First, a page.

What was the worst decision in boxing in 2013?
It wasn’t even close. Hard-bitten longtime pro “Sugar” Rey Beltran had overcome tons just to get to a title fight and appeared to be a landslide winner over gutsy defending WBO Lightweight Champion Ricky Burns in Glasgow, Scotland on September 7. Then came the reading of the cards–an unconscionable split draw that allowed Burns to keep his title.
Burns won the first two rounds perhaps, then spent much of the rest of the fight just trying to brave his way through to the end. Kudos go the strong-willed Scot for soldiering through almost ten rounds with a broken jaw that later led to the insertion of a metal plate. But valor is not a standard upon which rounds are scored. And how one judge, Carlos Ortiz, Jr, gave Burns 7 rounds is a mystery for the ages. Richard Davies wasn’t much better at 114-114 and the cumbersomely-named Andre Van Grootenbruel was the only one who had it right at 115-113 Beltran and even that card stinks.
Rather than heap praise on the valiant dethroned champion, the sentiment turned to rage in light of the inept scoring of a fight that was so obviously Beltran’s. It was hard to not feel bad for the Phoenix-based battler, who turned pro at age 17 back in 1999. He came up the hard way and finally hit pay-dirt with a win over highly-rated Hank Lundy, before scoring a thorough win over Korean slugger Ji-Hoon Kim. Just as his dream was about to be realized, he came out on the bad end of hometown decision that simply defied logic.
Burns at best won 3-4 rounds at best and that’s being nice. When watching the fight, it wasn’t a matter of who was winning, but rather if Burns would be able to keep going. To his credit, he did, all the way to the final bell. But when a triathlete has to crawl across the finish line in a moving display of courage, you don’t reward that person with the title of race winner because of their rousing display of heart. Winning is one thing and showing guts is another and sometimes they don’t come in the same package.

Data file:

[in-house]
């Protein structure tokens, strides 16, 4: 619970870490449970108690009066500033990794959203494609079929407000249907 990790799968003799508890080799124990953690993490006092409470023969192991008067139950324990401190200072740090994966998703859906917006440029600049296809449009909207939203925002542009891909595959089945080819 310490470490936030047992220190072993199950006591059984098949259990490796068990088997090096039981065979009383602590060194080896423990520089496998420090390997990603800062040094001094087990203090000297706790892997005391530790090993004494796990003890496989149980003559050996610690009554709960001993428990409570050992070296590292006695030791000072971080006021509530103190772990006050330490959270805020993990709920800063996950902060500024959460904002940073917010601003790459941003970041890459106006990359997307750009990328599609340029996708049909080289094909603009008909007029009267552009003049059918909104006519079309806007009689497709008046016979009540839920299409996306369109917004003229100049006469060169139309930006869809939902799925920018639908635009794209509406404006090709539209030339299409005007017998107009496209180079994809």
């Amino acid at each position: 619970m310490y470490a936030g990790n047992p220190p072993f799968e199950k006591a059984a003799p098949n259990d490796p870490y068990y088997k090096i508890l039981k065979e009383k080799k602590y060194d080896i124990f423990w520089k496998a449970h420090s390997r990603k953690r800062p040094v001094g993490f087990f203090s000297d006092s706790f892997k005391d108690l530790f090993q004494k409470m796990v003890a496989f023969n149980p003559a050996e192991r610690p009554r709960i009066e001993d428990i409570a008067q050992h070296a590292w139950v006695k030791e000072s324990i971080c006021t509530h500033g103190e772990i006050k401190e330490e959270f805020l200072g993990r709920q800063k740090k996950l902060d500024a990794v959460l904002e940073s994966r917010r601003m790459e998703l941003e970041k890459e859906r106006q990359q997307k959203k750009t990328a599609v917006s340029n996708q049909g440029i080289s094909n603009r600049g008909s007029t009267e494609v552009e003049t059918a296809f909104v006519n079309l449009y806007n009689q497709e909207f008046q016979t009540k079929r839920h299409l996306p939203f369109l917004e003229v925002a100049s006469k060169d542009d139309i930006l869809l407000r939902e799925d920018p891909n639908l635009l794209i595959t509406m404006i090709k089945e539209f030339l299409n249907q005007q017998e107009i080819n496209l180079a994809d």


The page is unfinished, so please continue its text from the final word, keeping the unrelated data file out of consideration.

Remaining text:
Word is that a February rematch will take place. That’s nice, but it should be Beltran who is the defending champion. At least he gets another shot and won’t be relegated to the scrap heap. He worked too hard to get to this spot and deserved better. The UK certainly hasn’t cornered the market on bad decisions, but this one takes the cake in 2013.
Runner-Up: Julio Cesar Chavez, Jr. W 10 Brian Vera
I sat in the Las Vegas Hilton Sportsbook, a cavernous den of betting, watching this fight on a 50-foot screen. I was betting college football and my team was losing 35-0 at halftime as the Chavez, Jr.-Vera fight started. So I started watching. I had noticed how Chavez was a humongous favorite, so everyone watching naturally had the big underdog in Vera.
Several groups of rowdy bettors rejoiced in what looked to be a sure upset. Getting 7-to-1, guys were already counting their money, ready to hit the town with a pocketful of cash, as Vera continually out-hustled his under-achieving and sluggish foe. Thankfully, and the only time I was right the whole weekend, I refrained from betting Vera at tasty odds. My reason: he wasn’t going to win a decision. No way.
Since I didn’t have money on the fight, I just wanted to see the outrage when Vera got screwed, almost sure that it was going to happen. But when the cards were read, I started to think maybe they’d give it to Vera. After all, if they were going to rob Vera and give it to Chavez, it wouldn’t be by margins of 98-92 and 97-93, would it? Well, there was no shame in this one, as the judges handed a lopsided decision to the wrong guy. The sportsbook went nuts. I counted at least 300 uses of the F-word and saw several cups of ice go flying.
These guys had learned the hard way. Betting on boxing can really be painful, especially when the rightful winner of a big upset doesn’t get credit for a win. Chavez is the attraction, the guy with the name who came a hair from winning the middleweight title in his previous fight. Vera, while able to beat Chavez in the ring, couldn’t compete with his Q-rating and was therefore denied his rightful win. Strange that a Texan had to come to California to find out what being screwed is really like. Gwen Adair is a fine woman and a pioneer in the world of female judges, but her 98-92 score in favor of Chavez was indefensible. This one was just gross.
3rd Place: Rances Barthelemy W10 Arash Usmanee
It didn’t take long for the robbery bug to surface in 2013. On just the 4th of January, fans tuned into ESPN to see a nice contrast of styles, with the elegant, smooth-boxing Barthelemy facing the in-your face mauler Usmanee. The nearly six-foot 130 pounder Barthelemy was 17-0 (11 KOs) and had built his chops as a Cuban amateur. Usmanee, also unbeaten, but less-ballyhooed, got right on top of his taller foe and raked him with shots all night.
Maybe one day, the talented Barthelemy will be a champion and people will look at the record and see a unanimous win over Usmanee by double scores of 116-112 and just chalk it up as a routine win for a fighter on his way up. Let is be reflected in the record that he didn’t win this fight. The elegant boxing never surfaced. He got credit for punches that never landed, while Usmanee tattooed him for most of the night, losing maybe 3 or 4 of the 12 rounds in the title eliminator.
Let’s hope in 2014 that we can get through more than 4 days without seeing another miscarriage of justice.